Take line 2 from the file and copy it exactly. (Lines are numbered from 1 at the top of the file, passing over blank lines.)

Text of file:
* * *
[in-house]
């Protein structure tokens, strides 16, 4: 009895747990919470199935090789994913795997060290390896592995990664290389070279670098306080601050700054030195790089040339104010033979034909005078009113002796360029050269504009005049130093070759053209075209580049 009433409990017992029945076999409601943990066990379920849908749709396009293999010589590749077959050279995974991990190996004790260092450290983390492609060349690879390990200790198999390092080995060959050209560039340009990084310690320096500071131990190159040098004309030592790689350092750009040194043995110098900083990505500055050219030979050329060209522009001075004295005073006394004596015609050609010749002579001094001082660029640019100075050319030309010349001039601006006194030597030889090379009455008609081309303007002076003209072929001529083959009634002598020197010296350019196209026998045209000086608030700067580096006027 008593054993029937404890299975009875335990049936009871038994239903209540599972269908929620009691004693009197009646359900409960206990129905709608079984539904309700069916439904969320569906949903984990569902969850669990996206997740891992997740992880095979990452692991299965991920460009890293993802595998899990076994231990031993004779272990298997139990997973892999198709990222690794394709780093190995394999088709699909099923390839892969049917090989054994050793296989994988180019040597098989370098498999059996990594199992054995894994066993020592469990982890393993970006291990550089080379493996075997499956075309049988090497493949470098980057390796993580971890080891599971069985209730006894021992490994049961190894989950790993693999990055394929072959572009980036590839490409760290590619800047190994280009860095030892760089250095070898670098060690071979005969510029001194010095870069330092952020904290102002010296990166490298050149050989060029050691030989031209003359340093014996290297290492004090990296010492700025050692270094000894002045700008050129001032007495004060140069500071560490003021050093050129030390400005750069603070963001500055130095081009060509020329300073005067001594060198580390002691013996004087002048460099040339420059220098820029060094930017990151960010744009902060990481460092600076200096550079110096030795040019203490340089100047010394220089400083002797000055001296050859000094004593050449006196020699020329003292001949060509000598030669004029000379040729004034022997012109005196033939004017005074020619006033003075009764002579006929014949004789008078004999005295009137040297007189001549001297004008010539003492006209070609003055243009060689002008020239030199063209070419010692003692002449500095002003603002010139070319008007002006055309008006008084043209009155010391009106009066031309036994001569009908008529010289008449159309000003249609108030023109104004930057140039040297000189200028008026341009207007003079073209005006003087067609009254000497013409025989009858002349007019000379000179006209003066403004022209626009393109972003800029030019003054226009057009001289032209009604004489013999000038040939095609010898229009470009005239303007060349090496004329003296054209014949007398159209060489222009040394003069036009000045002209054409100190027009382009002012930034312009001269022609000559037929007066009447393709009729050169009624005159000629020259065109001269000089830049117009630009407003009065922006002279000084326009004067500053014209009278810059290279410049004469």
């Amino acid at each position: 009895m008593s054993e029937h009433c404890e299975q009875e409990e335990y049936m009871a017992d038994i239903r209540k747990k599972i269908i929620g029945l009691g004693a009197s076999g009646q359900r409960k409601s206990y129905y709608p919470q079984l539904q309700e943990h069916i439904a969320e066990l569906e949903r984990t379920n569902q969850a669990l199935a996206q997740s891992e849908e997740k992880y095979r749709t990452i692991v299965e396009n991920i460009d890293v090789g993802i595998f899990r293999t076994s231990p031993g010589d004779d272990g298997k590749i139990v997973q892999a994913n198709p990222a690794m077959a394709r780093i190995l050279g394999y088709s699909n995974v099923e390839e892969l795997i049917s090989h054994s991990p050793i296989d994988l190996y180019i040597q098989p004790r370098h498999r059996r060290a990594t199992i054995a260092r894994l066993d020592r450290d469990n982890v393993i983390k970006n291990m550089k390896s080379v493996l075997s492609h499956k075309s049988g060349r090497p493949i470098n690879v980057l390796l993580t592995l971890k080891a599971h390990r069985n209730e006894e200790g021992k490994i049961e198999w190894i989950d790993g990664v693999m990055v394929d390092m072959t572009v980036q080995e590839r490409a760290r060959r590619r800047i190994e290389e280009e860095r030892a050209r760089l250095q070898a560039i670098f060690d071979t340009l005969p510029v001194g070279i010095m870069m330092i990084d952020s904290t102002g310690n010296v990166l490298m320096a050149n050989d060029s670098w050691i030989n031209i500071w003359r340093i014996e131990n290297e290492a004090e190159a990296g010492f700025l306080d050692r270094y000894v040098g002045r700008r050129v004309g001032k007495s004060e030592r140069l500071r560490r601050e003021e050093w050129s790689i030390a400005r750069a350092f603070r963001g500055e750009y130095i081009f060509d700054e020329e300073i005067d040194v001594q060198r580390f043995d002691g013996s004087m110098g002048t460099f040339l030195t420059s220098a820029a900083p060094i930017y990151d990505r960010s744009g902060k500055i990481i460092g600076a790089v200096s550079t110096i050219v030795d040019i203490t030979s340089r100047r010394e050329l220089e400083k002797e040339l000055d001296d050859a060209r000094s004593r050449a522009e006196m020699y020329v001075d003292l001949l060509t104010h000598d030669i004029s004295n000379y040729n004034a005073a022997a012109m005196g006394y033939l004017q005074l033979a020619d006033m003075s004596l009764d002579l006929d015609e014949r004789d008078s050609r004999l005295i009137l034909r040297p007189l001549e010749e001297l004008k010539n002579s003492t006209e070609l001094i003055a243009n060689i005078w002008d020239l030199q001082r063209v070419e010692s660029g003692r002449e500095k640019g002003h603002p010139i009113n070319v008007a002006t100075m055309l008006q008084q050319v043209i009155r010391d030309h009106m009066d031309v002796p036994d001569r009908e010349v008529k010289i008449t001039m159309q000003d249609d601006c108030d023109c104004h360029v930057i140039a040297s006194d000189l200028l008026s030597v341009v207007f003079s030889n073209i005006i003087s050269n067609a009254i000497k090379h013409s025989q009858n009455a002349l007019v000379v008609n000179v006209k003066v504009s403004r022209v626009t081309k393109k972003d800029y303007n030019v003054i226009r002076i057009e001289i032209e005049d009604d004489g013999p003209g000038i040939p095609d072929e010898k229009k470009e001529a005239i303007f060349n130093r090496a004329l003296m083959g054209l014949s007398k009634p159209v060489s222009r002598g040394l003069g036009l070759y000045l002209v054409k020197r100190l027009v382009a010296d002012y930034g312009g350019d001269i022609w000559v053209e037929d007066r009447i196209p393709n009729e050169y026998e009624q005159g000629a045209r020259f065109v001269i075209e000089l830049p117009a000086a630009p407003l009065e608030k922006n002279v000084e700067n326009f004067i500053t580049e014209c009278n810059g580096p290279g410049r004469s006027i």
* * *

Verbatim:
């Protein structure tokens, strides 16, 4: 009895747990919470199935090789994913795997060290390896592995990664290389070279670098306080601050700054030195790089040339104010033979034909005078009113002796360029050269504009005049130093070759053209075209580049 009433409990017992029945076999409601943990066990379920849908749709396009293999010589590749077959050279995974991990190996004790260092450290983390492609060349690879390990200790198999390092080995060959050209560039340009990084310690320096500071131990190159040098004309030592790689350092750009040194043995110098900083990505500055050219030979050329060209522009001075004295005073006394004596015609050609010749002579001094001082660029640019100075050319030309010349001039601006006194030597030889090379009455008609081309303007002076003209072929001529083959009634002598020197010296350019196209026998045209000086608030700067580096006027 008593054993029937404890299975009875335990049936009871038994239903209540599972269908929620009691004693009197009646359900409960206990129905709608079984539904309700069916439904969320569906949903984990569902969850669990996206997740891992997740992880095979990452692991299965991920460009890293993802595998899990076994231990031993004779272990298997139990997973892999198709990222690794394709780093190995394999088709699909099923390839892969049917090989054994050793296989994988180019040597098989370098498999059996990594199992054995894994066993020592469990982890393993970006291990550089080379493996075997499956075309049988090497493949470098980057390796993580971890080891599971069985209730006894021992490994049961190894989950790993693999990055394929072959572009980036590839490409760290590619800047190994280009860095030892760089250095070898670098060690071979005969510029001194010095870069330092952020904290102002010296990166490298050149050989060029050691030989031209003359340093014996290297290492004090990296010492700025050692270094000894002045700008050129001032007495004060140069500071560490003021050093050129030390400005750069603070963001500055130095081009060509020329300073005067001594060198580390002691013996004087002048460099040339420059220098820029060094930017990151960010744009902060990481460092600076200096550079110096030795040019203490340089100047010394220089400083002797000055001296050859000094004593050449006196020699020329003292001949060509000598030669004029000379040729004034022997012109005196033939004017005074020619006033003075009764002579006929014949004789008078004999005295009137040297007189001549001297004008010539003492006209070609003055243009060689002008020239030199063209070419010692003692002449500095002003603002010139070319008007002006055309008006008084043209009155010391009106009066031309036994001569009908008529010289008449159309000003249609108030023109104004930057140039040297000189200028008026341009207007003079073209005006003087067609009254000497013409025989009858002349007019000379000179006209003066403004022209626009393109972003800029030019003054226009057009001289032209009604004489013999000038040939095609010898229009470009005239303007060349090496004329003296054209014949007398159209060489222009040394003069036009000045002209054409100190027009382009002012930034312009001269022609000559037929007066009447393709009729050169009624005159000629020259065109001269000089830049117009630009407003009065922006002279000084326009004067500053014209009278810059290279410049004469």